[pccgrads] Salomon on "Tipping points and transformations in coupled human-ocean systems" 5/24 at 4pm

UW PCC uwpcc at uw.edu
Wed May 18 14:03:37 PDT 2016


Title: Tipping points and transformations in coupled human-ocean systems

Speaker: Dr. Anne Salomon

Tuesday, May 24, 2016

4:00 pm

FSH 102 (Auditorium) at 1122 NE Boat St, Seattle, WA 98105

Abstract: Ecological surprises challenge science and society. While emerging evidence points to the existence of regime shifts across a diversity of ecosystems worldwide, unraveling the mechanisms governing their behavior is notoriously difficult because it requires understanding ecological and social phenomena that occur on very different scales of space and time. By way of 3 case studies, I will discuss key characteristics of coupled human-ocean systems, factors that confer their resilience, and pathways that ease transformations when abrupt change occurs. First, research on sea otter recovery in British Columbian kelp forests has reveal evidence of nonlinear trophic dynamics and the alteration of reef-wide community niches. Occupational multiplicity, experimentation and knowledge exchange offer mechanisms by which to adapt to these sudden shifts. Second, recent evidence suggests that prehistoric clam gardens, intertidal rock walls built by indigenous people of the northeastern Pacific during the Holocene, increased clam production and in combination with a diversity of resource use and governance protocols, offered an adaptive strategy that enhanced food security. Finally, by reconstructing historical baselines and simultaneously assessing change in both the social and ecological resilience of the Pacific herring fishery in British Columbia, we were able to pin point sources of conflict and opportunities for governance transformation. Collectively, these case studies reveal that a diverse portfolio of use and management approaches, polycentric governance systems, and learning platforms offer a fruitful ways to enable adaptation and transformation in coupled human-ocean systems.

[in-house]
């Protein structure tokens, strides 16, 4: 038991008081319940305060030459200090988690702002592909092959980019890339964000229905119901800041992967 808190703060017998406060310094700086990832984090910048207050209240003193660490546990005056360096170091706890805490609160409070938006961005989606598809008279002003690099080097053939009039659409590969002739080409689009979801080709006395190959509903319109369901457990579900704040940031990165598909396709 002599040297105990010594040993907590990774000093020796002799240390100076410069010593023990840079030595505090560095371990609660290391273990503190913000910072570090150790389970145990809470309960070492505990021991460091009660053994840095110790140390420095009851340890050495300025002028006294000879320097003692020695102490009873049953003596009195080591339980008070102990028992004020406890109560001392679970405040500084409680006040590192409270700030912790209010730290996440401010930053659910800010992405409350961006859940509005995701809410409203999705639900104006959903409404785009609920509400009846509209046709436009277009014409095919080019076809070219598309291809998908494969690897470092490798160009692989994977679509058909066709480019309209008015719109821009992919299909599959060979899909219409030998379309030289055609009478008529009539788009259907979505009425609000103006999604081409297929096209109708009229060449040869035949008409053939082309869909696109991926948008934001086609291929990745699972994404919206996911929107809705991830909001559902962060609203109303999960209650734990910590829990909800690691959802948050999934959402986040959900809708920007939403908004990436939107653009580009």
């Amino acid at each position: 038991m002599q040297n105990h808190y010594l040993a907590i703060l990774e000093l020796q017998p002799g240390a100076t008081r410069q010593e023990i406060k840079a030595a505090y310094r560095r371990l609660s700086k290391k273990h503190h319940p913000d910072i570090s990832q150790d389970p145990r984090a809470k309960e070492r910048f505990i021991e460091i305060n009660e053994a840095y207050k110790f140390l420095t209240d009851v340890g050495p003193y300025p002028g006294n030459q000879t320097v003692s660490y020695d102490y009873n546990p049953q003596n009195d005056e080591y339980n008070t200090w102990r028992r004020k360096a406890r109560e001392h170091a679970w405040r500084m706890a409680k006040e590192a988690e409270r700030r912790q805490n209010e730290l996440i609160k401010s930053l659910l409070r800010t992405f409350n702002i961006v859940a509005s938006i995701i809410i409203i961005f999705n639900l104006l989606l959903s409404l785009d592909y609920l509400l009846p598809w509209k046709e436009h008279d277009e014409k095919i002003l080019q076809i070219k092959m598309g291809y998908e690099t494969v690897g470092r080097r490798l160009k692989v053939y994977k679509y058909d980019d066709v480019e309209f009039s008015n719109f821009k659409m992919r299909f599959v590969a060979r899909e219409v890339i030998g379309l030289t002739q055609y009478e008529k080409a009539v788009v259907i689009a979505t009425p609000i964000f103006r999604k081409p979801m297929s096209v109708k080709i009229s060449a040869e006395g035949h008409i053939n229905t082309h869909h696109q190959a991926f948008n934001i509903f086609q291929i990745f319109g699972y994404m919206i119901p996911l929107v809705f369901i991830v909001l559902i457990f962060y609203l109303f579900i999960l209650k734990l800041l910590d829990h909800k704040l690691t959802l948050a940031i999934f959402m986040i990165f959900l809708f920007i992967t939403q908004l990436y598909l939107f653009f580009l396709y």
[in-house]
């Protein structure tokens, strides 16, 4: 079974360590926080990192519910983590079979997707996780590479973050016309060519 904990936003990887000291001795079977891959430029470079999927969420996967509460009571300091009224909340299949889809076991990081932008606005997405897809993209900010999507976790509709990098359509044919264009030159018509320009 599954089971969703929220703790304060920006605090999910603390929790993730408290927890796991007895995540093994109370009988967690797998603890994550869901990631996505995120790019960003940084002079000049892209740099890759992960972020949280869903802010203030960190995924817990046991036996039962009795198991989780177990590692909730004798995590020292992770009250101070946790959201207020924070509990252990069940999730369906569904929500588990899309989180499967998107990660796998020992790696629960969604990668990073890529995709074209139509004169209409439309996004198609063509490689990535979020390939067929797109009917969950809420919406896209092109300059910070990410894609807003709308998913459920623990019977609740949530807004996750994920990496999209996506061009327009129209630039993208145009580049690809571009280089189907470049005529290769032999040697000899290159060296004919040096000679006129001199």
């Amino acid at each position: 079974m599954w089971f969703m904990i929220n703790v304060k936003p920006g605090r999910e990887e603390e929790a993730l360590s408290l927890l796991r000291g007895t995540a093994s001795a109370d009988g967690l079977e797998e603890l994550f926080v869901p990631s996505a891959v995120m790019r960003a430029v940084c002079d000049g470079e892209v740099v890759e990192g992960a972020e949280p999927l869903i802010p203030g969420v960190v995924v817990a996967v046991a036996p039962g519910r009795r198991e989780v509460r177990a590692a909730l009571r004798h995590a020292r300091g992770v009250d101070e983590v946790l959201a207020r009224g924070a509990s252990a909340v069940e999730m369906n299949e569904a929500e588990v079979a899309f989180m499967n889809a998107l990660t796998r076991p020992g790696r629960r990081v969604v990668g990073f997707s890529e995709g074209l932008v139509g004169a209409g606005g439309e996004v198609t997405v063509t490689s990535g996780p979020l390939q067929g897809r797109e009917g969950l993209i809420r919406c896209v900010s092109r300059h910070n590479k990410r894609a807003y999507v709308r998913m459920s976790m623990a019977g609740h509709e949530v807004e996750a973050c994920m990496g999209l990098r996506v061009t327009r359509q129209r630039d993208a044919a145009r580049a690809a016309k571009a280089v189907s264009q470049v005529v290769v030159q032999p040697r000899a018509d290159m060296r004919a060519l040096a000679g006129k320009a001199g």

Isaiah W. Bolden

Graduate Student

School of Oceanography

University of Washington

Seattle, WA 98195

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